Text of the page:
The future is a reality nowBY RAFAEL PRIKLADNICKI - Director of the Science and Technology Park (Tecnopuc)
Although the title of this report contains the word future, I would like to make it clear that much of what we are talking about now is a reality. This is so because the world is changing at an unprecedented pace. The speed of the transition from the industrial revolution to digital revolution has been exponentially higher than that of the transition from the agricultural to the industrial revolution. The next two decades will be different from everything we have experienced over the last 100 years.
We are talking about multi-level disruption. Organizations working in networks rather than in a linear and hierarchical fashion. And a real technological revolution is around us. Futurists say that this disruption will speed up and change the way people live their lives in cities ompletely.
It will also affect their relationships, patterns of collaboration, entrepreneurial attitude and learning styles. They also claim that the world today operates in a more open logic as individuals collaborate and, most importantly, as resources abound.
That is what we heard at PUCRS, earlier in May, when we opened our doors to the Vice President of HP Inc., Doug Warner, at Tecnopuc. The executive shared his views about the future of technology and how this affects the strategic directions these professionals need to take.
That is not something new. But some of the things he said called my attention. Disruptive technologies are not always obvious. And there are many fallacious predictions to them. That was the case of, for instance, Marity Cooper, who invented the cell phone. In 1981 he anticipated that cell phones would not replace landlines. We know how the story ended. In the future, there is a lot of room for potential and development, disruptive innovation and technology. The economy of the 21st century is guided by knowledge, entrepreneurship and innovation.
And we must understand it and keep up with it otherwise we will lag behind. So, what should we do to get ready for this new world? Are our professions going to come to an end? Yes! Robots will be regarded as workforce as a company’s employees are today. Simple like that. Then, we can anticipate that some jobs will be absorbed by technology, but we cannot anticipate which jobs will emerge.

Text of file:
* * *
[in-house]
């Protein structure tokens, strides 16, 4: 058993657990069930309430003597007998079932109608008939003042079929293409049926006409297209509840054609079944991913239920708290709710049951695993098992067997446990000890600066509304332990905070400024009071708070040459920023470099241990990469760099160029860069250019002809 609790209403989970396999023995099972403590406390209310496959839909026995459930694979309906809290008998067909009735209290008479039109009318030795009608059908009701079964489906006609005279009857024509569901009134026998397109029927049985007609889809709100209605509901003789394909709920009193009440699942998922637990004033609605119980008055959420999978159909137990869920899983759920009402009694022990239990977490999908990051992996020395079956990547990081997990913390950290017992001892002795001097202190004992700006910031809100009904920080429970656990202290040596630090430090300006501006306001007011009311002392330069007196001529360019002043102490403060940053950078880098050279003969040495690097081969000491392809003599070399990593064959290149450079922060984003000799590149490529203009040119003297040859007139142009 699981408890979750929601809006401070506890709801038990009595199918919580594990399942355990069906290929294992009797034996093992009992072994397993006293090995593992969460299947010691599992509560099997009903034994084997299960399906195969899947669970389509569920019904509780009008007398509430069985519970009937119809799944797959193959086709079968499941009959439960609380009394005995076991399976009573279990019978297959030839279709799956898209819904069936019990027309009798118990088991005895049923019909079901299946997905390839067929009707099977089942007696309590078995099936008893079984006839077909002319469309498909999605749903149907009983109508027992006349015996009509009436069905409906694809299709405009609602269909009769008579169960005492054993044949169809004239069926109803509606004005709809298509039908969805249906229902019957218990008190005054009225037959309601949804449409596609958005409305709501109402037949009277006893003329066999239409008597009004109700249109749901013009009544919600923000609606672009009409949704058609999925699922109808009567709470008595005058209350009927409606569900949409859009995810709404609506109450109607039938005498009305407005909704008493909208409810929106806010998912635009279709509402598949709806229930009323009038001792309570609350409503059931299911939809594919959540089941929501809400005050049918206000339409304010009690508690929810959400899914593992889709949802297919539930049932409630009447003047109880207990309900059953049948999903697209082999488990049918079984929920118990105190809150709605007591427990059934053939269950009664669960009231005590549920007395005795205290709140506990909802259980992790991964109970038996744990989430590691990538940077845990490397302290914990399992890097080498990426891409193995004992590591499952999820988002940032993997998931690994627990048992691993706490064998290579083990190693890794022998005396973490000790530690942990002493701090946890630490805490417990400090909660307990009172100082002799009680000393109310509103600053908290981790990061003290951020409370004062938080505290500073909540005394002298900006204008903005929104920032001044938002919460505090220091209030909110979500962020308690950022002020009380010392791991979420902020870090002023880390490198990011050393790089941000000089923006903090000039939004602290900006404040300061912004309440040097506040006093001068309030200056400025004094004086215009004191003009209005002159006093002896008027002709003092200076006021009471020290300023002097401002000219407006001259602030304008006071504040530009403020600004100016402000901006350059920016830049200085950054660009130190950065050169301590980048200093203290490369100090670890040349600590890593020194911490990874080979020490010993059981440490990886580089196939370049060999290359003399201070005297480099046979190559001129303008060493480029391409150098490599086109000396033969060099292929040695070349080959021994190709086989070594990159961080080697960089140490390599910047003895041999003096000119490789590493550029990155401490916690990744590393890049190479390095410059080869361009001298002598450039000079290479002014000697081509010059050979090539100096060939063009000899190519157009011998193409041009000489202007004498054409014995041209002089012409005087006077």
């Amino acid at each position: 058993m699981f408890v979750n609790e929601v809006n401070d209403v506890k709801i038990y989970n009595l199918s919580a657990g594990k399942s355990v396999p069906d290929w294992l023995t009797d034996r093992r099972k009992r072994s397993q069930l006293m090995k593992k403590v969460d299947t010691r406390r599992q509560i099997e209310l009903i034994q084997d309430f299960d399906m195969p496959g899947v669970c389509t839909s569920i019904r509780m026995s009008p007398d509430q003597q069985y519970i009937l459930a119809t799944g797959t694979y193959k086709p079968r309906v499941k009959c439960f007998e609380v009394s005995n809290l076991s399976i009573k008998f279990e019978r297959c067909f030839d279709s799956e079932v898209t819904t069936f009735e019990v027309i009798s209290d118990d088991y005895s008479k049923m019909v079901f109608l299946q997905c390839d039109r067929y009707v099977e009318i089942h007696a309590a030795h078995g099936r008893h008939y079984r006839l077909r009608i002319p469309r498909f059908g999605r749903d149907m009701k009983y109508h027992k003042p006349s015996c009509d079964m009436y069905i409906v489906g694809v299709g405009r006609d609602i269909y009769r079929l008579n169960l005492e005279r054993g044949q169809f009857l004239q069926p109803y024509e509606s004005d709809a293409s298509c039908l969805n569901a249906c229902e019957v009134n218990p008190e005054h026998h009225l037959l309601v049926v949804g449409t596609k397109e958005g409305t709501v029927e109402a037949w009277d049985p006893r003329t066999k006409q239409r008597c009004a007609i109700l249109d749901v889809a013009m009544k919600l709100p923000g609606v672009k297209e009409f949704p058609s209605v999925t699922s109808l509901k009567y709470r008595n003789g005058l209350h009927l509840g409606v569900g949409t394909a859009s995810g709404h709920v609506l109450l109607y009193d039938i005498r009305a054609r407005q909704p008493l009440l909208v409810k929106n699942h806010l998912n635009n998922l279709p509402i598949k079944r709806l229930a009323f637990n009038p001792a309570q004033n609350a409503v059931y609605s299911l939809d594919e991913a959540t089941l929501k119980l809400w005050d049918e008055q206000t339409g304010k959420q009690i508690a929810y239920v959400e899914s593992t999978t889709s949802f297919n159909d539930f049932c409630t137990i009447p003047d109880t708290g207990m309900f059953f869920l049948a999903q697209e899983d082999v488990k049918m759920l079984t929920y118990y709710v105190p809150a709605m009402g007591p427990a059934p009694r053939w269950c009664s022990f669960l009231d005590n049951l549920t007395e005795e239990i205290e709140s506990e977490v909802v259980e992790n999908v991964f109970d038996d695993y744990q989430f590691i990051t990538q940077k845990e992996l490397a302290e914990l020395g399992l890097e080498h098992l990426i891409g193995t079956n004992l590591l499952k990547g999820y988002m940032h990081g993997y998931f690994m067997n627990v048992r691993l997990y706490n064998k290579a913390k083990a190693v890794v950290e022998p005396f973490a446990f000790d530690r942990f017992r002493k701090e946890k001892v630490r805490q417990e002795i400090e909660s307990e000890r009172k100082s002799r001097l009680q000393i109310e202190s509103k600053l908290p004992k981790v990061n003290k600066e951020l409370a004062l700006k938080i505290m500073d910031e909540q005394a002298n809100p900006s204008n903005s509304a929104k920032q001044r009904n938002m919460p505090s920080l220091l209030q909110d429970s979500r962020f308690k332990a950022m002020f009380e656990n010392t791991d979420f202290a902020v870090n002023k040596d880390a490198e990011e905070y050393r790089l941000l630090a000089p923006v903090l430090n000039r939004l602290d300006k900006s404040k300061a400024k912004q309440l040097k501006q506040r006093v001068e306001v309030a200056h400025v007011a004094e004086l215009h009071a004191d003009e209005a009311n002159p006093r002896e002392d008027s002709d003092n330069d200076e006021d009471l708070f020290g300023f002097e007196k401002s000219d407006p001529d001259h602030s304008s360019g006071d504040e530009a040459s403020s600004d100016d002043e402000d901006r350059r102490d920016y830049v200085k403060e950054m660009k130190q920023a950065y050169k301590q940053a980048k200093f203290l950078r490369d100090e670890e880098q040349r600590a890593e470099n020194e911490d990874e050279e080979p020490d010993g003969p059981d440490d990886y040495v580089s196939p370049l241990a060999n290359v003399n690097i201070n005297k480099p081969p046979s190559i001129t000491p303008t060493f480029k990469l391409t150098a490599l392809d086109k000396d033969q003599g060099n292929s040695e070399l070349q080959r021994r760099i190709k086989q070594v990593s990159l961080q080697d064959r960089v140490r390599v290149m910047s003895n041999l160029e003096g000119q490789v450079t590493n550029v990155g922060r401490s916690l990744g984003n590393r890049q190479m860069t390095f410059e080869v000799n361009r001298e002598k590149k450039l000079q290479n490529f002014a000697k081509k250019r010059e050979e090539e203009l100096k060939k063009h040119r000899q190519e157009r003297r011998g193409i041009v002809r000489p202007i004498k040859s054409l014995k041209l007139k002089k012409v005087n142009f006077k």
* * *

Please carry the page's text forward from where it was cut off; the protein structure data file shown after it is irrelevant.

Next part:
What we ought to understand is that technology is having us revisit some professions, some more than the others. Top models, telephone operators, drivers, assistants and secretaries (Have you heard about https://claralabs.com/ or Google Duplex?). And son on and so forth.
But technology is a means. And as some jobs will cease to exist, others will emerge. We know that we need a different form of education for these new jobs. And these include the makers, the tutors, active methodologies and education through research. And also an approach more in line with the contemporary world. The robots that make us more concerned about things will actually make us more humane. They will make us work smartly and develop our intellectual potential. And we must be aware that we will be surrounded by technology. But bear in mind that in ten years from now, or even earlier, we will probably be discussing the impacts of this technology in everyone’s professional practices.
So, what are we supposed to do today? I am going to make some suggestions: 1)Being exponential is key. We must seek continuous professional development. 2) Make mistakes. To make mistakes is to learn not to fail. In a few years’ time, everyone will be working to learn rather than learning to work. 3) Creativity, empathy and courage are some of the skills of the future. And 4) Start to envision your career, your professions under a different perspective.
How? By looking at Law under the perspective of Artificial Intelligence; Psychology under the perspective of Engineering. Computer Science under the perspective of Sociology; Communications under the perspective of Business Administration; Medicine under the perspective of Philosophy! I saw this reality in 2016, when I shared the stage of the project Fé e Cultura with my colleague Chico Kern, from the School of Humanities. As a School of Technology faculty, I saw him talk about the future of labor, under the technological and human perspective. Innovative and social. The conclusion we reached was that the world is increasingly diverse, connected and interdisciplinary. And the most important opportunities will emerge from that. And the most important professions will emerge from that. In a future that is now a reality. Good luck!